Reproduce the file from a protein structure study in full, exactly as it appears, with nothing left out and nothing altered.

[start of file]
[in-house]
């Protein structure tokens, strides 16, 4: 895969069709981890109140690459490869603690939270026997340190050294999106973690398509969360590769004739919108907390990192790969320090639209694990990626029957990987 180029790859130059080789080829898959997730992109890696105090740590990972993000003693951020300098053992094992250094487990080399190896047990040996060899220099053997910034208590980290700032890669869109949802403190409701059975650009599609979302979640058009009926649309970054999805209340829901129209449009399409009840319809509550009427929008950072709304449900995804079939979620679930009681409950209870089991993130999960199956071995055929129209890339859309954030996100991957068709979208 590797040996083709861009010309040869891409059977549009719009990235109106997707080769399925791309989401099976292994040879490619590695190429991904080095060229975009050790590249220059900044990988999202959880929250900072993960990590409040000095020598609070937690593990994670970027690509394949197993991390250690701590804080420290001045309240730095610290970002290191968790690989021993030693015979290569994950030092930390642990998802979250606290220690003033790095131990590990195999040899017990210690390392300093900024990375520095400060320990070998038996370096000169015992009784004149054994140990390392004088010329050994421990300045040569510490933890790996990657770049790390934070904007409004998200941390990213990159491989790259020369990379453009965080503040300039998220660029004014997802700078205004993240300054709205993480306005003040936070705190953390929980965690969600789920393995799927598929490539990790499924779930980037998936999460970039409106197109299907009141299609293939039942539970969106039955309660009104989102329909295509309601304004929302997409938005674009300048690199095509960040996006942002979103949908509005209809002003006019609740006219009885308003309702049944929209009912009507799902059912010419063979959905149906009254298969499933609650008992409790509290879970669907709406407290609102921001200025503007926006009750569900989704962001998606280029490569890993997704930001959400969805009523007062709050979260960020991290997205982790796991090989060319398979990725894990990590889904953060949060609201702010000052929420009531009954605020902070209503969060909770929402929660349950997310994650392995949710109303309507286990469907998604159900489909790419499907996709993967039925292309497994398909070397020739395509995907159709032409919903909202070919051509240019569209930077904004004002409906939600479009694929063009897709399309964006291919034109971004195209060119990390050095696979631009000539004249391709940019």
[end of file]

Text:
[in-house]
């Protein structure tokens, strides 16, 4: 895969069709981890109140690459490869603690939270026997340190050294999106973690398509969360590769004739919108907390990192790969320090639209694990990626029957990987 180029790859130059080789080829898959997730992109890696105090740590990972993000003693951020300098053992094992250094487990080399190896047990040996060899220099053997910034208590980290700032890669869109949802403190409701059975650009599609979302979640058009009926649309970054999805209340829901129209449009399409009840319809509550009427929008950072709304449900995804079939979620679930009681409950209870089991993130999960199956071995055929129209890339859309954030996100991957068709979208 590797040996083709861009010309040869891409059977549009719009990235109106997707080769399925791309989401099976292994040879490619590695190429991904080095060229975009050790590249220059900044990988999202959880929250900072993960990590409040000095020598609070937690593990994670970027690509394949197993991390250690701590804080420290001045309240730095610290970002290191968790690989021993030693015979290569994950030092930390642990998802979250606290220690003033790095131990590990195999040899017990210690390392300093900024990375520095400060320990070998038996370096000169015992009784004149054994140990390392004088010329050994421990300045040569510490933890790996990657770049790390934070904007409004998200941390990213990159491989790259020369990379453009965080503040300039998220660029004014997802700078205004993240300054709205993480306005003040936070705190953390929980965690969600789920393995799927598929490539990790499924779930980037998936999460970039409106197109299907009141299609293939039942539970969106039955309660009104989102329909295509309601304004929302997409938005674009300048690199095509960040996006942002979103949908509005209809002003006019609740006219009885308003309702049944929209009912009507799902059912010419063979959905149906009254298969499933609650008992409790509290879970669907709406407290609102921001200025503007926006009750569900989704962001998606280029490569890993997704930001959400969805009523007062709050979260960020991290997205982790796991090989060319398979990725894990990590889904953060949060609201702010000052929420009531009954605020902070209503969060909770929402929660349950997310994650392995949710109303309507286990469907998604159900489909790419499907996709993967039925292309497994398909070397020739395509995907159709032409919903909202070919051509240019569209930077904004004002409906939600479009694929063009897709399309964006291919034109971004195209060119990390050095696979631009000539004249391709940019």